10/14/2014 9:28:45 AM
Putting Access Databases on the Web
By Richard Rost
I've been getting this question a lot lately: "How can I put my Access database online so other people can use it?" There are several different things you can do to put your database online, depending on who your users are, what kind of security you need, how much work you want to put into development, and what you want the end-result to look like.
Option 1: Access Front-End, Hosted SQL Server Backend. If all of your users are working on desktop PCs (or laptops) with Windows and copies of Access, then I recommend using an Access database front-end file (a database that contains your forms, reports, code, etc.) attached to a SharePoint or Microsoft SQL Server to get the data. I cover how to set this up in Access Expert Level 24. The benefit of this method is that you get to use your actual Access database as it is now, and you can just move your tables up to SharePoint or SQL Server. Relatively easy. The down-side is that distributing updates to your front-end can be a bit of a pain. You have to send them new Access ACCDB files when you make changes. Not terribly hard. Your end users need a copy of Access installed, but you don't have to BUY Access for each of them. You can just get the FREE Access Runtime Edition. I find that this is the BEST solution available for teams of users (employees of a company, for example), but it doesn't make a good public-facing option. Best of all, SQL Server hosting through companies like GoDaddy is real cheap. You can get set up for less than $10/month.
Option 2: Access Web App. If you want your team of users to be able to access your data from a variety of devices (phones, tablets, Macs, etc.) then you can create an Access Web App. This is a database that resides completely on the SharePoint / SQL Server and provides you with an interface that you design that runs completely in a Web browser. This is OK for REAL SIMPLE databases. The technology is still in its infancy, so I wouldn't plan anything too elaborate as a Web App, but if you just need a simple customer/order/contact lookup system, this works fine. Yes, I'll be doing a seminar on this in the near future. Yes, you can make an Access Web App public-facing, but it's not very useful as the data is READ-ONLY to the public. You can use this, for example, to browse a product list.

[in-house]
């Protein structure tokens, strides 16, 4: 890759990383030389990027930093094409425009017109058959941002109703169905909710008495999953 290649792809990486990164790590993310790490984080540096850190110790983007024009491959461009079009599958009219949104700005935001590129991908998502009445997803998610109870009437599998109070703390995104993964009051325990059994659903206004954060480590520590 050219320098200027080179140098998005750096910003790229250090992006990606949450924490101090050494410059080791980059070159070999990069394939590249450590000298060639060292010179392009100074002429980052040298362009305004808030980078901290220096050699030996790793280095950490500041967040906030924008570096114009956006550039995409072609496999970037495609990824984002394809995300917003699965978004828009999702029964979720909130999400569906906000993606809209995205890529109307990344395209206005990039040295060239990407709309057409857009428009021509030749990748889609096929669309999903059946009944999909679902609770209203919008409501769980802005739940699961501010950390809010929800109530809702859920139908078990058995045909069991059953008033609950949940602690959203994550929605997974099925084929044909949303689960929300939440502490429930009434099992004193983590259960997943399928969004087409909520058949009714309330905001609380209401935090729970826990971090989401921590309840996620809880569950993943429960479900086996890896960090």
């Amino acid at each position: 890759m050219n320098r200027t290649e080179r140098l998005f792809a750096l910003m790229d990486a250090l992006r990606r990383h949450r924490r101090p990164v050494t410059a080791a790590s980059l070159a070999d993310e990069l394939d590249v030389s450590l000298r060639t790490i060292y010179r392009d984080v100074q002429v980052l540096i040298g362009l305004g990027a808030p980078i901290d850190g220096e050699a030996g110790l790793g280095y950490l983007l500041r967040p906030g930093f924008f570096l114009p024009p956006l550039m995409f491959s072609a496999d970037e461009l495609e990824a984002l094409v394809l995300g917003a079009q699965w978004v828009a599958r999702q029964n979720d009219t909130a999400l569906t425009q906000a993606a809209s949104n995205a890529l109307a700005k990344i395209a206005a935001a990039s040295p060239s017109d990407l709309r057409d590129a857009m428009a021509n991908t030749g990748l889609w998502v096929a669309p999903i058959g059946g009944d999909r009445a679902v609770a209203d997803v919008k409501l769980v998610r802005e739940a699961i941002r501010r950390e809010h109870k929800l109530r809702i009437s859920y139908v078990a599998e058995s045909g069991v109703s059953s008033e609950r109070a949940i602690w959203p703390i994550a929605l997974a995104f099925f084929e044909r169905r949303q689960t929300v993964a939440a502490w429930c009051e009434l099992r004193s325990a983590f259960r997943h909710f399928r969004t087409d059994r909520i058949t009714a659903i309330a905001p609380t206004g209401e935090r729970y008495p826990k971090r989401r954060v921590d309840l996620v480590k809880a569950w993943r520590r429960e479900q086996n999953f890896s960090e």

Option 3: ASP Web Site. The third option is to create your own web-based database using ASP (Active Server Pages) and a back-end database (which can be in Access or SQL Server). I teach how to do this in my Access Web Database Seminar. This is the ONLY OPTION that I recommend if you have a database that needs to be viable for PUBLIC use. Every other option on this list is only good for trusted groups where your users have usernames and passwords to log in. If you need to be able to collect public data on your web site, or let users to your site view data, then THIS is the only option I recommend. My web sites are all built using ASP and either an Access database or SQL Server for the backend storage.
Then, of course, there are a million different types of remote access solutions. If you only have one user at a time who needs to work remotely you could set up Windows Remote Desktop or VNC. If you have a few users and a Windows Server you could use Terminal Services which is like Remote Desktop for multiple people (you'll need server licenses, of course). And there are a million different third-party "remotely access my server" programs out there.
My Recommendation: if it's a group who can use PCs with Access, and you want the FULL capabilities of the Access desktop application you've spent a lot of time building, then go with option 1. If people need to use phones/tablets, and your data collection needs are REAL simple, go with option 2. If your database needs full-scale PUBLIC access, with user account creation, logons, shopping carts, and the works, you pretty much need option 3. Personally, I use option 3 for just about everything that I do because I love to program in ASP. It's fast, easy (for me), and secure. But that's just my opinion.
UPDATE: I've also heard from a lot of people who just want to be able to access their Access databases remotely while they're on the road. If this is the case, all you really need is some kind of remote-access software. I personally use TightVNC. It's easy to use, relatively simple to set up (you need to open a port in your router firewall, but if you are building Access databases, you should be able to follow their instructions to do that) and there are client applications for PC and Android, so you can even access your database on your phone or tablet. I use this solution myself when I'm on the road if I need to get into my Access database to check customer service or orders.
Keywords: access web database